Riddle me this: What is everywhere in your room but doesn’t clutter up any space?
Dust is actually very important, as far as books go. They can set a scene, they can create a mood, they can be an important plot element. So before you go off and clean your room or procrastinate about cleaning your room, you might just want to read through this list about our top 8 books that feature dust as an important element in the story.
Before we get dark, let’s start with a happy children’s book. Starting in 1963, Amelia Bedelia stars, well, Amelia Bedelia, which started this hit children’s series. Funny, brilliant, this stories often follow Amelia Bedelia, a maid in the Rodgers family, who often misunderstands various commands of her employer by always taking figures of speech and various terminology literally.
Notably, she takes the command “dust the furniture” literally and, well, mayhem ensures.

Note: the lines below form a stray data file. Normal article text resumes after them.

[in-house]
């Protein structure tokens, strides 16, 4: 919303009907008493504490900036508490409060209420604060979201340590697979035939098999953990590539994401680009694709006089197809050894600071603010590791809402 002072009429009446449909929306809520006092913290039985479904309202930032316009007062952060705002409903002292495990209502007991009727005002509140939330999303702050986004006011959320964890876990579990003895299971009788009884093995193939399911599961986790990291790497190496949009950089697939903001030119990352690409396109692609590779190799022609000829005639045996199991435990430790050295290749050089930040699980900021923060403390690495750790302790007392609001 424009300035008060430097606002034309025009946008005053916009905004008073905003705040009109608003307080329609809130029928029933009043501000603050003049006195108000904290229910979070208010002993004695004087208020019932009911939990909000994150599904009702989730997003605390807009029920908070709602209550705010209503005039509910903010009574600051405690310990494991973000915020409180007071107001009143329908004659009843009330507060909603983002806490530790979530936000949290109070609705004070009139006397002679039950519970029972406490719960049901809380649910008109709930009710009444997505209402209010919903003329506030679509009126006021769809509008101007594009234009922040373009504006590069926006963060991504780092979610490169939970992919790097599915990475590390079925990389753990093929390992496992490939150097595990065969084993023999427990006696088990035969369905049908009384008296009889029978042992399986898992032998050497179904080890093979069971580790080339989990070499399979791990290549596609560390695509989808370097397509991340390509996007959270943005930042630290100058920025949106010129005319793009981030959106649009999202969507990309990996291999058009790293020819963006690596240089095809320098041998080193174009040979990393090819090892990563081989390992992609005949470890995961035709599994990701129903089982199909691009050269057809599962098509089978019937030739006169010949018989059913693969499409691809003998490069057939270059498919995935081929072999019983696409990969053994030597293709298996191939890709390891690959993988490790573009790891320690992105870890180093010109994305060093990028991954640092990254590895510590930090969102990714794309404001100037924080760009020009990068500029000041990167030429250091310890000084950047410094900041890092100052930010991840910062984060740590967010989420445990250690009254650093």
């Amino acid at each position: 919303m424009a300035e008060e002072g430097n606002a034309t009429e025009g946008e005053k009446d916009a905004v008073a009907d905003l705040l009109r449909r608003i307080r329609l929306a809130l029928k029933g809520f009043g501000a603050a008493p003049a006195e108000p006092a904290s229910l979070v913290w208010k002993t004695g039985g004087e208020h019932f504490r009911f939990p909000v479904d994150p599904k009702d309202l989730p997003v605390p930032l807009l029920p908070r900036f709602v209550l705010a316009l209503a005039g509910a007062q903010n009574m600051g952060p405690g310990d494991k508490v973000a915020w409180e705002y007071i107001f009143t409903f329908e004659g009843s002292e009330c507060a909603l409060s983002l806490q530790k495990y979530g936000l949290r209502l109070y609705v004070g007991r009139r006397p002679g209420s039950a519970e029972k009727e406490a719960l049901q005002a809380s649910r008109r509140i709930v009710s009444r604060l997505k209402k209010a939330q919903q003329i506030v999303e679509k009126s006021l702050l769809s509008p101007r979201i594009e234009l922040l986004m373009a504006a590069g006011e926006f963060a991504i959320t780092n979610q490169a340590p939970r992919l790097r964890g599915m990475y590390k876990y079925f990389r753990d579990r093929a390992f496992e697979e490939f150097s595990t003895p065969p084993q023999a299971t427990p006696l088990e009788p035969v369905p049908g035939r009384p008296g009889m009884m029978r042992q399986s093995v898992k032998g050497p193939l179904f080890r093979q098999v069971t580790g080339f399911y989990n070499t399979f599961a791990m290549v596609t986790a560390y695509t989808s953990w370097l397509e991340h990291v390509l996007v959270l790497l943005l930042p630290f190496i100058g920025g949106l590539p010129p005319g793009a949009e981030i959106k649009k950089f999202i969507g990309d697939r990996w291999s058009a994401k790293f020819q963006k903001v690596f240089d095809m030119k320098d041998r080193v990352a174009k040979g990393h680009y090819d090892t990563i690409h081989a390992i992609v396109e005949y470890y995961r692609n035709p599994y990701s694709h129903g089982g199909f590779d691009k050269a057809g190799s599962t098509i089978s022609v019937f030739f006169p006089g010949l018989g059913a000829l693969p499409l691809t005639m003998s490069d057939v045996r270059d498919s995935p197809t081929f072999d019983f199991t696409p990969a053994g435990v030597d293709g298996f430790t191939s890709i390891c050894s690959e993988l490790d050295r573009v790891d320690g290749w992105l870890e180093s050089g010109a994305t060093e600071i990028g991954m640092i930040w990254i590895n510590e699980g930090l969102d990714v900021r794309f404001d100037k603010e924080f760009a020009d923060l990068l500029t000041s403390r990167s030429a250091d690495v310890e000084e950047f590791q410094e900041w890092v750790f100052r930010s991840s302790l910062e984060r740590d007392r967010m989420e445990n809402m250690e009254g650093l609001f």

Lucky, after a series of comic misunderstanding and general mayhem, Amelia Bedelia is usually able to the win the family over with a delicious pie or cake. After a while the Rodgers family becomes astute enough to realize that Amelia Bedelia takes everything they say literally so, instead of firing her, they give her more specific commands such as “undust the furniture”.
So remember: You shouldn’t ‘dust around the house’, you should ‘undust the house’. Or you can dust the house. I don’t care, you do you.
With that out of the way, let’s get dark. Dust can set a scene, set a mood, and you know that things are dark when this story opens with a little girl dusting the house while her step-mother and step-sisters are lounge around the house.